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Thanksgiving for God’s Judgment

By David Robinson/ August 11, 2013

Series  Meditations on the Psalms

Context  Westminster Chapel Toronto

Topic  Justice

Scripture  Psalms 75

Throughout history we see that God opposes the proud and lifts up the humble. God's judgment is equitable, and it is cause for rejoicing.

Scripture: Psalm 75

Sermon Notes:

  1. This Psalm begins with congregational worship and thanksgiving and ends with praise.
  2. The congregation rejoices and gives thanks recounting God's wondrous deeds in His judgment of Egypt (cf. Exodus 15:11).
  3. The modern church has an aversion to the prominent biblical theme of God's judgment.
  4. The whole Bible from Moses to Jesus to Paul to the book of Revelation clearly announces God's judgment on sin.
  5. Though God's people suffer while God grants the wicked time for repentance, nevertheless God has set a time for judgment and He will bring equity.
  6. Asaph is told to wait just as the martyrs in Revelation 6 must wait.
  7. Throughout history we see that God opposes the proud and lifts up the humble.
  8. God’s judgment is equitable, and it is the cause for rejoicing.
  9. God’s judgment is a putting down and a lifting up (cf. 1 Samuel 2:1-10; Isaiah 66:2).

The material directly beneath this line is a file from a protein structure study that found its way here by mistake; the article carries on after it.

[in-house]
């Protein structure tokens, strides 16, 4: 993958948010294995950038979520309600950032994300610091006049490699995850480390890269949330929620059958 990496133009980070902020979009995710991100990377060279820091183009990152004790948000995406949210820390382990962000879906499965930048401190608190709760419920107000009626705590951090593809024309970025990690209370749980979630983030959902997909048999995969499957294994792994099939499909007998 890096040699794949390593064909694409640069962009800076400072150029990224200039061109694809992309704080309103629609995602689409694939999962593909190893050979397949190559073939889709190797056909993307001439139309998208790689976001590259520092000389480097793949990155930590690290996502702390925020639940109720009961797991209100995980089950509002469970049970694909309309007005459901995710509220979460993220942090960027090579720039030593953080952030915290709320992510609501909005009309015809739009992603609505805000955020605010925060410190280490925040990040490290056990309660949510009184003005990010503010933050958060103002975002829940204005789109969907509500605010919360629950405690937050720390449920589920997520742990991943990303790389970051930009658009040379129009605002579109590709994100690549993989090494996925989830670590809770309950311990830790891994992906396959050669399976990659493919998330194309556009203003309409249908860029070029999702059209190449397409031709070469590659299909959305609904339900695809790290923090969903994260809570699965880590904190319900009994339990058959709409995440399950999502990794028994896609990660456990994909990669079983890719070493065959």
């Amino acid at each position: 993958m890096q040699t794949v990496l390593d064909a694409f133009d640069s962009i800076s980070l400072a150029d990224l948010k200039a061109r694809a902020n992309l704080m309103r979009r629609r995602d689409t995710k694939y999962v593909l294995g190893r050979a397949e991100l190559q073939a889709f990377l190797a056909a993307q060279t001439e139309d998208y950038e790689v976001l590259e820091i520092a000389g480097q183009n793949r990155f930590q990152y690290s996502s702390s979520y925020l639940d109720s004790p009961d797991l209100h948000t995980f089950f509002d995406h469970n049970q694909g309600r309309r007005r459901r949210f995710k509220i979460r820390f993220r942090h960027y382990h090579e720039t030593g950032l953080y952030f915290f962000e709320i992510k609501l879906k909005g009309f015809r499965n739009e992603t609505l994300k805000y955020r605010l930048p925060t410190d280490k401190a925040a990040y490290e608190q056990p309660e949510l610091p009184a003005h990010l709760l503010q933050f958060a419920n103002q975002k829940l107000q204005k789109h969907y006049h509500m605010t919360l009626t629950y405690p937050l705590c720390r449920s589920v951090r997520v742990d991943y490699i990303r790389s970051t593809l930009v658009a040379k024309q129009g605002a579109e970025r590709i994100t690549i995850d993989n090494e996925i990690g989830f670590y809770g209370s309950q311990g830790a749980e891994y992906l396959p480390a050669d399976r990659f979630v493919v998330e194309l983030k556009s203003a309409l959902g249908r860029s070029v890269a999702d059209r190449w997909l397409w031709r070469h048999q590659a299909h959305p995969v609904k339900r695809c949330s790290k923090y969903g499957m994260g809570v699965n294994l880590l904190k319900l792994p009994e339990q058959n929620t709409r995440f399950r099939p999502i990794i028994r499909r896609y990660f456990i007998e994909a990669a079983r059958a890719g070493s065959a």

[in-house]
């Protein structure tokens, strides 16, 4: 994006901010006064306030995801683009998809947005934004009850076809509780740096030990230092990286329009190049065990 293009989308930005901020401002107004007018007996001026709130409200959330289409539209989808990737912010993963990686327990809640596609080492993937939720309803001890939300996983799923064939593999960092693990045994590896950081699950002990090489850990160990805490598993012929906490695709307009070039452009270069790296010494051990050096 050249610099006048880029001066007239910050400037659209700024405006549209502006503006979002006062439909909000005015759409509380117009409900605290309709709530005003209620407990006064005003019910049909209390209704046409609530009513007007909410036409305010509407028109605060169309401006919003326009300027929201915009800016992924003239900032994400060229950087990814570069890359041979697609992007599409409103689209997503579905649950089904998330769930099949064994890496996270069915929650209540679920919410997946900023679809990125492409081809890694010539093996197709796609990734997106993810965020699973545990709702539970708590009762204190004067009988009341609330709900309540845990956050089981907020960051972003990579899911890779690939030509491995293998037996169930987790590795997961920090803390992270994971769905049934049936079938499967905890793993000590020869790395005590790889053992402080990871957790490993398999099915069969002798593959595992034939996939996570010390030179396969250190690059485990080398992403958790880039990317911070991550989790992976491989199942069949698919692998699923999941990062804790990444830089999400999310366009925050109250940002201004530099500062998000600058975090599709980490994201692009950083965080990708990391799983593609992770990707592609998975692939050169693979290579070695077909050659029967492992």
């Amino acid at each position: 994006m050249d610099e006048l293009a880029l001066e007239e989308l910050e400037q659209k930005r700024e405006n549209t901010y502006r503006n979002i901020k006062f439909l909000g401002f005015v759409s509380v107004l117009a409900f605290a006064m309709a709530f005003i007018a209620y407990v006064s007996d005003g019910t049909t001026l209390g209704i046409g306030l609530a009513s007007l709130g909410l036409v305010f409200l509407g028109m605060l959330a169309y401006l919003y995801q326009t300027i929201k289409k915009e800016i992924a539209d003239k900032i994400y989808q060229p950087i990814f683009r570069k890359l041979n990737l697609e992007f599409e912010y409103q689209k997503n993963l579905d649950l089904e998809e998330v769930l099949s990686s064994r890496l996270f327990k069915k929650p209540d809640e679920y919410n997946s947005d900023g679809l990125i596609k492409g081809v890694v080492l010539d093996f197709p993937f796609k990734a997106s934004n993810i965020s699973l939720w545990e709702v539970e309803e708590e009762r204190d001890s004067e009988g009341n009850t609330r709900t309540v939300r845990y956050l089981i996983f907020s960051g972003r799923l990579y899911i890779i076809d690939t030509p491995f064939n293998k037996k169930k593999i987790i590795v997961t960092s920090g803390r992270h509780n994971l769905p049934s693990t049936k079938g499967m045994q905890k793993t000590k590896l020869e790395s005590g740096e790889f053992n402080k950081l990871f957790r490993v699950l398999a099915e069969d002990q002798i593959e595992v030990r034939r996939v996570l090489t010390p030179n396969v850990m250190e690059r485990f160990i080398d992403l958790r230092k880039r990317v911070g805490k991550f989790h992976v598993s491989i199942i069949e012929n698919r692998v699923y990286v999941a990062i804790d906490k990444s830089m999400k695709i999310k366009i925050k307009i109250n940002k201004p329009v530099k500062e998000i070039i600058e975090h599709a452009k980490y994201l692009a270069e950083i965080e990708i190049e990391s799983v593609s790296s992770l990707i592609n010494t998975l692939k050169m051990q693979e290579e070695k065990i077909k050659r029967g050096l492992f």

10. David submits to God who fills him with the Spirit.
  11. Likewise we are to submit to the yoke of Christ, that we may find rest for our souls (Matthew 11:28-30).
  12. Operating in his own power, Saul was useless.   By contrast David is able in humility to defeat Goliath.
  13. We are called to walk in obedience and faith. 
  14. We trust in the Lord of hosts who lifts us up as we submit to Him.
  15. God’s final judgment is good and complete and it is a cause for rejoicing among God’s people.
  16. The wine is a symbol of God’s wrath (Rev. 14:10).
  17. Only those redeemed by the blood of the Lamb can withstand the wrath of God against sin (Revelation 7).
  18. Christ on the cross drank the cup of God’s wrath against our sin (1 John 4:10; Romans 3:24-27).
  19. God is patient in pouring out the cup of His wrath, but today is the day of salvation.  Now is the time to repent.
  20. Christ offers the cup of blessing and salvation (2 Cor. 6:2).
  21. When God brings final judgment it is a day of deliverance for His people a day when God will defeat His enemies.
  22. God’s justice is a source of comfort for God’s people, and a cause for the praise of God’s name. 
  23. Heidelberg Catechism Question 52 affirms the believers’ comfort in the assurance of God’s final defeat of all His and our enemies.

Application Questions:

  1. What context was Psalm 75 written into?
  2. What are the characteristics and results of God’s judgment?
  3. Why does the modern church reject the doctrines of God’s wrath and final judgment upon the wicked?
  4. How should we respond to the certain knowledge of God’s judgment?
  5. What is God’s answer to the question of why the wicked are allowed to live and prosper? How must we respond?
  6. What are the provisions in Christ that allow us to survive the wrath of God against our sin?
  7. In what ways have we observed God opposing the proud and lifting up the humble?

Sermon Notes